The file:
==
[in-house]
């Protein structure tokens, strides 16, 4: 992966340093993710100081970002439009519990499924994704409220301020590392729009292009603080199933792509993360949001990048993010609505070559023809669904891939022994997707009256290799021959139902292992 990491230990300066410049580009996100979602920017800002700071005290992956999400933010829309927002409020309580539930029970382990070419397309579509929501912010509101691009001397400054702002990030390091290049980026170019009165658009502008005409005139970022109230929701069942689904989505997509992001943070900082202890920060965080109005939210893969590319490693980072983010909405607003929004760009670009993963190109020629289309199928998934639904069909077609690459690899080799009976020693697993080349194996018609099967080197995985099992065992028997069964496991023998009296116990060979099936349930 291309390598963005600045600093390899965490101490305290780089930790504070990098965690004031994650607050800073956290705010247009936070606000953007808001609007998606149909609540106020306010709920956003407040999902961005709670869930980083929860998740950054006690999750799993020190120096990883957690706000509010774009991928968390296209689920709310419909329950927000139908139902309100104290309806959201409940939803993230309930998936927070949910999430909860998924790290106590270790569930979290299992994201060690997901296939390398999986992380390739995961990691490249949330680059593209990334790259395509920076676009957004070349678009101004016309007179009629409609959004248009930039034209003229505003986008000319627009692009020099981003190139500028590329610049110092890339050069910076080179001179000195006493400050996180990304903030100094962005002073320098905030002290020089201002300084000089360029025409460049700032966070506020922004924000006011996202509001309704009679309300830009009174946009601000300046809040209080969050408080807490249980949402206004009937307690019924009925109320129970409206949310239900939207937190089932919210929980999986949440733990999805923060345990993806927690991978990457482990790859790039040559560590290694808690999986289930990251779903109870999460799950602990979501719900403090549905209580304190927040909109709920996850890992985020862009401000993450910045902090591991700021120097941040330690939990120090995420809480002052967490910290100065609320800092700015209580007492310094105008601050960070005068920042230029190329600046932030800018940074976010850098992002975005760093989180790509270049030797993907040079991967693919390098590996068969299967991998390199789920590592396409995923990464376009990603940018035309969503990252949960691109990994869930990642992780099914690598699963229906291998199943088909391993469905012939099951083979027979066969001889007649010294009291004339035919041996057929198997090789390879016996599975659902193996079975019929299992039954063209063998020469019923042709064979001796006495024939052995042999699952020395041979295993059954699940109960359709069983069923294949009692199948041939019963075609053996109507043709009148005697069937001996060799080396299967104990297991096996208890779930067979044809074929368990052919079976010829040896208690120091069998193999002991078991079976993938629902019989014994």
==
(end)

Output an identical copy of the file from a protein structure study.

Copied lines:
[in-house]
């Protein structure tokens, strides 16, 4: 992966340093993710100081970002439009519990499924994704409220301020590392729009292009603080199933792509993360949001990048993010609505070559023809669904891939022994997707009256290799021959139902292992 990491230990300066410049580009996100979602920017800002700071005290992956999400933010829309927002409020309580539930029970382990070419397309579509929501912010509101691009001397400054702002990030390091290049980026170019009165658009502008005409005139970022109230929701069942689904989505997509992001943070900082202890920060965080109005939210893969590319490693980072983010909405607003929004760009670009993963190109020629289309199928998934639904069909077609690459690899080799009976020693697993080349194996018609099967080197995985099992065992028997069964496991023998009296116990060979099936349930 291309390598963005600045600093390899965490101490305290780089930790504070990098965690004031994650607050800073956290705010247009936070606000953007808001609007998606149909609540106020306010709920956003407040999902961005709670869930980083929860998740950054006690999750799993020190120096990883957690706000509010774009991928968390296209689920709310419909329950927000139908139902309100104290309806959201409940939803993230309930998936927070949910999430909860998924790290106590270790569930979290299992994201060690997901296939390398999986992380390739995961990691490249949330680059593209990334790259395509920076676009957004070349678009101004016309007179009629409609959004248009930039034209003229505003986008000319627009692009020099981003190139500028590329610049110092890339050069910076080179001179000195006493400050996180990304903030100094962005002073320098905030002290020089201002300084000089360029025409460049700032966070506020922004924000006011996202509001309704009679309300830009009174946009601000300046809040209080969050408080807490249980949402206004009937307690019924009925109320129970409206949310239900939207937190089932919210929980999986949440733990999805923060345990993806927690991978990457482990790859790039040559560590290694808690999986289930990251779903109870999460799950602990979501719900403090549905209580304190927040909109709920996850890992985020862009401000993450910045902090591991700021120097941040330690939990120090995420809480002052967490910290100065609320800092700015209580007492310094105008601050960070005068920042230029190329600046932030800018940074976010850098992002975005760093989180790509270049030797993907040079991967693919390098590996068969299967991998390199789920590592396409995923990464376009990603940018035309969503990252949960691109990994869930990642992780099914690598699963229906291998199943088909391993469905012939099951083979027979066969001889007649010294009291004339035919041996057929198997090789390879016996599975659902193996079975019929299992039954063209063998020469019923042709064979001796006495024939052995042999699952020395041979295993059954699940109960359709069983069923294949009692199948041939019963075609053996109507043709009148005697069937001996060799080396299967104990297991096996208890779930067979044809074929368990052919079976010829040896208690120091069998193999002991078991079976993938629902019989014994």